Trespass to Land

What is trespass to land?

At its simplest, it is intentionally entering on to a person’s land without permission.

Trespass to land takes many forms and can range from someone walking over your garden; squatting on land or in a property; encroaching over your boundary with a fence or building; or even fly-tipping on your land. Unfortunately, it can cause serious issues for some people and often between neighbours.

Is it a criminal offence?

In the main, no. Trespass is what is known as a tort – this means a type of civil wrongdoing.

However, in certain circumstances, there may also be a criminal offence. For example, where a person threatens you with violence as they walk over your land, or causes criminal damage. Further, squatting in residential property is a criminal offence and can lead to a prison sentence of up to 6 months and/or a £5000 fine.

What can I do about it?

There are a number of different remedies available and the appropriate remedy will depend upon the circumstances of the trespass.

Damages

One remedy for trespass is the award of compensation or damages. This will be appropriate in cases where the trespass has caused you financial loss. For example, if someone has encroached on your land and this has affected the value of the property.

In some cases, the Court will award nominal damages. Nominal damages are small sums that are awarded where there has been a trespass, but you have not suffered any actual loss. In other cases, claimants choose to proceed without including a request for damages as part of their claim.

Injunctions

Injunctions are orders of the Court to do or stop doing an act. As such, they can be very useful in trespass claims.

If someone keeps walking over your land to access someone else’s land without your permission, you may be able to apply to the Court for an injunction preventing him from continuing to do so. On the other hand, if someone continually dumps rubbish on your land, it may be appropriate to apply to the Court for an injunction to make the person remove the rubbish.

The Court has a discretion as to whether it should order an injunction, and will not, for example, order someone to do something which is disproportionate. By way of an example, if someone has built their conservatory partly over your boundary, the Court may not feel it appropriate to order that they knock down the entire conservatory. The Court may, instead, make a declaration that the neighbour has encroached over your boundary, and also order that you are awarded damages to compensate you for the land you have lost.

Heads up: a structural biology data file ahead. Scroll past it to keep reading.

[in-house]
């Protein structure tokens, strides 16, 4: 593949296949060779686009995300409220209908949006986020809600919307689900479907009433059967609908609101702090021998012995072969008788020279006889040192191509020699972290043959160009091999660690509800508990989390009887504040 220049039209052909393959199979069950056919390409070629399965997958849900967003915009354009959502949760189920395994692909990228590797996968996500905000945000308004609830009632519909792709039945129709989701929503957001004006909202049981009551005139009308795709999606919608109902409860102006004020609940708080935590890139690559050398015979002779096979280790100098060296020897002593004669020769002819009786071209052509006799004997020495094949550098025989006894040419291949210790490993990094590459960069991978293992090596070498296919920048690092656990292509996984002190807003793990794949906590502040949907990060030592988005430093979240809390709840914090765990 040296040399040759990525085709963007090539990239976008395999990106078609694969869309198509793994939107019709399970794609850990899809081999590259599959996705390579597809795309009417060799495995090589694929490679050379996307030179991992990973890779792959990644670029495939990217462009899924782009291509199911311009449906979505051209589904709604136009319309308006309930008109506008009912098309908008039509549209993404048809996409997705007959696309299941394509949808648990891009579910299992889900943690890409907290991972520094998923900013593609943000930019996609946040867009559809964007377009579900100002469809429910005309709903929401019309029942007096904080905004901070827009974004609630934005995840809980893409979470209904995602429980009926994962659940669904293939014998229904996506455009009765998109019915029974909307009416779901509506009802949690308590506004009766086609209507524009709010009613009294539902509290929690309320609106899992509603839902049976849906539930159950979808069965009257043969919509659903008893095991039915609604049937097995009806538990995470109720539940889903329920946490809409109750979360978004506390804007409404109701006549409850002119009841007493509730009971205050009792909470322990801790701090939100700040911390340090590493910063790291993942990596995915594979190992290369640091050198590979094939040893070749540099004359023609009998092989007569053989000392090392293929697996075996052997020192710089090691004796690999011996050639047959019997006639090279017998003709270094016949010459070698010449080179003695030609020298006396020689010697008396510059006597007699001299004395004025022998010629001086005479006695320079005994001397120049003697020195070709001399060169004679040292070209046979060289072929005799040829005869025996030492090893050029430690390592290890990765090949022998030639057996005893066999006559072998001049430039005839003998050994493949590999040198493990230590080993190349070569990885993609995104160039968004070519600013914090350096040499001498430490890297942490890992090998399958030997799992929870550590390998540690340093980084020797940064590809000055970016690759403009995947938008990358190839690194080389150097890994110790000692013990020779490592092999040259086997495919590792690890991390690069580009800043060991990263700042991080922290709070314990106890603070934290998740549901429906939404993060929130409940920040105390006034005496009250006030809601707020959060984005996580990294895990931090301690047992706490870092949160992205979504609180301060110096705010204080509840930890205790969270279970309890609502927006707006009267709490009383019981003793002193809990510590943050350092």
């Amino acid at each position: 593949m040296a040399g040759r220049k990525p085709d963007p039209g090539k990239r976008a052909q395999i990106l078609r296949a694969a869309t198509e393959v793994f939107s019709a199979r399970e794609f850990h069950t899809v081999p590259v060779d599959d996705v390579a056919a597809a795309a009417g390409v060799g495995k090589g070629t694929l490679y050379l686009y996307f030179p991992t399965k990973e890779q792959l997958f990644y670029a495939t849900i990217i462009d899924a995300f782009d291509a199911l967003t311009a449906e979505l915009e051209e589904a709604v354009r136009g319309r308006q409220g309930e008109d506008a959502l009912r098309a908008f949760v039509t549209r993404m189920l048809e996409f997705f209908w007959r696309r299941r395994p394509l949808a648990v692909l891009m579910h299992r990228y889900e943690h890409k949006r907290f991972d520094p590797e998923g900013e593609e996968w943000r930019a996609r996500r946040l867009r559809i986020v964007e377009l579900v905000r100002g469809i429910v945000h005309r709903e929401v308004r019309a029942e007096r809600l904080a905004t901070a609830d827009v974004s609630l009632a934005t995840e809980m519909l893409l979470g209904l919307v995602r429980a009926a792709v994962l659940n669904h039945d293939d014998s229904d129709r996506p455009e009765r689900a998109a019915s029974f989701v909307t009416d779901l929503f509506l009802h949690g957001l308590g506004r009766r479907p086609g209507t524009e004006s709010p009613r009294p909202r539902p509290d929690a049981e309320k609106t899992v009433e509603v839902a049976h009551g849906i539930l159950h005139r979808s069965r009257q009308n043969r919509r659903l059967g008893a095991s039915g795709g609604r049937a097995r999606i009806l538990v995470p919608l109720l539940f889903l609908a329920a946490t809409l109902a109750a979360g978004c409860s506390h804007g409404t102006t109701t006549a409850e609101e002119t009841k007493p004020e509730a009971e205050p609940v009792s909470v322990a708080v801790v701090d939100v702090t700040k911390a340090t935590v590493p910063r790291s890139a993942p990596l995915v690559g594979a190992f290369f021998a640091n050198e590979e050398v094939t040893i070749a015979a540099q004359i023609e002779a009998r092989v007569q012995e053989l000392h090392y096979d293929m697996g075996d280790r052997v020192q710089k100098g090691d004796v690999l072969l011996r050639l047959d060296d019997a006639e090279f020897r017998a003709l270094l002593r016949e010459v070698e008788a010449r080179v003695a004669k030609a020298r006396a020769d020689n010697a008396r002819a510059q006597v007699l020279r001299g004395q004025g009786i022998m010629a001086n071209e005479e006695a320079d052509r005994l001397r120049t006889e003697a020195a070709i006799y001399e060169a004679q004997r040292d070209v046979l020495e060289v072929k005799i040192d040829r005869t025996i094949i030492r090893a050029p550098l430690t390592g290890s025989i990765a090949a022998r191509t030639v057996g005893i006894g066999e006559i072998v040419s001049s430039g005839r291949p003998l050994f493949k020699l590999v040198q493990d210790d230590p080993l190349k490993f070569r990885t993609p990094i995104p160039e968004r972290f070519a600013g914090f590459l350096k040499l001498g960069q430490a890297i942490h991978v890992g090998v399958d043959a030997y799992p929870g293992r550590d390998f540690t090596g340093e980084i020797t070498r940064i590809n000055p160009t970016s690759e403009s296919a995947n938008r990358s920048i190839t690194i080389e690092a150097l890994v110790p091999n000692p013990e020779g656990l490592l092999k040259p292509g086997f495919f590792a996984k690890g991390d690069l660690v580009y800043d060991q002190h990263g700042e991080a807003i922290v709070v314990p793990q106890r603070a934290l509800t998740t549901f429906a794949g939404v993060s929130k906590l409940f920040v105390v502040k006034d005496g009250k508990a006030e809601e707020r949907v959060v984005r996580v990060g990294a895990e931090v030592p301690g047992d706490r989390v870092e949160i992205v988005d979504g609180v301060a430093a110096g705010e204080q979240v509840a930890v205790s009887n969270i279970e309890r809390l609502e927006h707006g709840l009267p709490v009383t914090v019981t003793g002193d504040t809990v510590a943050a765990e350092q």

Possession Proceedings

Sometimes trespass occurs where someone occupies your premises without permission (often known as ‘squatting’). Common examples are where people move into empty houses, or set up camp on large areas of land.

In these circumstances, you may need to issue possession proceedings against the occupiers. Unfortunately, in these scenarios, you may not know who the occupiers are. This means bringing proceedings against ‘Persons Unknown’.

The Court will often deal with these types of claim very quickly. Once the Court has made the possession order, you can apply for an appointment for a bailiff to evict the trespassers.

Fly-tipping

Finally, there are other options if the trespass is caused by someone fly-tipping on your land.

With fly-tipping, again, unfortunately you may not know who the perpetrator is. As well as the above remedies, your local authority may be able to help you with fly-tipping issues. The Council will remove dumped rubbish from roads, pavements or its own land. Further, they will investigate reports of fly-tipping on private land and work with you to ensure it is removed.

Trespass in its various forms can be rather distressing for the people involved. Our property disputes team is experienced in dealing with all types of trespass. Call today on 0113 244 9931 for a free initial consultation.

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Edward Smith

Edward Smith

Solicitor

Tel: 0113 297 1875
Email: esmith@levisolicitors.co.uk
Edward Smith

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